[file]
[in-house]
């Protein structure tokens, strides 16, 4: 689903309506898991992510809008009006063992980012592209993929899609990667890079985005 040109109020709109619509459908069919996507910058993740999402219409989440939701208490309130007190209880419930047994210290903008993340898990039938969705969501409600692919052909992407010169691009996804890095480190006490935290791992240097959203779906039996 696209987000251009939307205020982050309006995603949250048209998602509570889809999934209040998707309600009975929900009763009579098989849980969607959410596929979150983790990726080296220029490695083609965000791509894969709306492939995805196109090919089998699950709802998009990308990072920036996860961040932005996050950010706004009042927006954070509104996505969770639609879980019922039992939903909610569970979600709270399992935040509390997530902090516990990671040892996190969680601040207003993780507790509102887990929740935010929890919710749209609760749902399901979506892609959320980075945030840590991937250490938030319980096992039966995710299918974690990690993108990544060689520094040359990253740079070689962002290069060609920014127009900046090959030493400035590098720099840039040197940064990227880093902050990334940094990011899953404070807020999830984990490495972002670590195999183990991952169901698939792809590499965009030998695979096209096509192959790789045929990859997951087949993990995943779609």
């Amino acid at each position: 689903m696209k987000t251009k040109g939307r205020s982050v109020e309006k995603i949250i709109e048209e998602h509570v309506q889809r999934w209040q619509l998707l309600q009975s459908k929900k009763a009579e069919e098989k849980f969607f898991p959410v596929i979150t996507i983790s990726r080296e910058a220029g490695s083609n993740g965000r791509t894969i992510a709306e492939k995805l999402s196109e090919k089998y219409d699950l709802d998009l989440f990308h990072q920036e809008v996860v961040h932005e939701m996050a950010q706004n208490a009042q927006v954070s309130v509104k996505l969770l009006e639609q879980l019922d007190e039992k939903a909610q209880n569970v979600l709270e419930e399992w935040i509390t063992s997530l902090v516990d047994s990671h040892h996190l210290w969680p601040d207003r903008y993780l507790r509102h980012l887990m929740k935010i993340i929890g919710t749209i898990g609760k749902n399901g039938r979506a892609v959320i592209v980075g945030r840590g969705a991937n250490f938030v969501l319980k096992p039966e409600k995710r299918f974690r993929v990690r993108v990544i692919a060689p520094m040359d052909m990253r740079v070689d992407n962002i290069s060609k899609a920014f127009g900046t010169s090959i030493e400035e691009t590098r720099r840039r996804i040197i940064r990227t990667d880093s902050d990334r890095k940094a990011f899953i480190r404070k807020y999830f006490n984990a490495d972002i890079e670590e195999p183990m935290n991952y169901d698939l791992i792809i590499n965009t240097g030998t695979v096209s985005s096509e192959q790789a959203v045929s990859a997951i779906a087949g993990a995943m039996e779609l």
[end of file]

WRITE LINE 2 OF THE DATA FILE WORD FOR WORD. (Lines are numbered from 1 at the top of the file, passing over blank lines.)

């Protein structure tokens, strides 16, 4: 689903309506898991992510809008009006063992980012592209993929899609990667890079985005 040109109020709109619509459908069919996507910058993740999402219409989440939701208490309130007190209880419930047994210290903008993340898990039938969705969501409600692919052909992407010169691009996804890095480190006490935290791992240097959203779906039996 696209987000251009939307205020982050309006995603949250048209998602509570889809999934209040998707309600009975929900009763009579098989849980969607959410596929979150983790990726080296220029490695083609965000791509894969709306492939995805196109090919089998699950709802998009990308990072920036996860961040932005996050950010706004009042927006954070509104996505969770639609879980019922039992939903909610569970979600709270399992935040509390997530902090516990990671040892996190969680601040207003993780507790509102887990929740935010929890919710749209609760749902399901979506892609959320980075945030840590991937250490938030319980096992039966995710299918974690990690993108990544060689520094040359990253740079070689962002290069060609920014127009900046090959030493400035590098720099840039040197940064990227880093902050990334940094990011899953404070807020999830984990490495972002670590195999183990991952169901698939792809590499965009030998695979096209096509192959790789045929990859997951087949993990995943779609």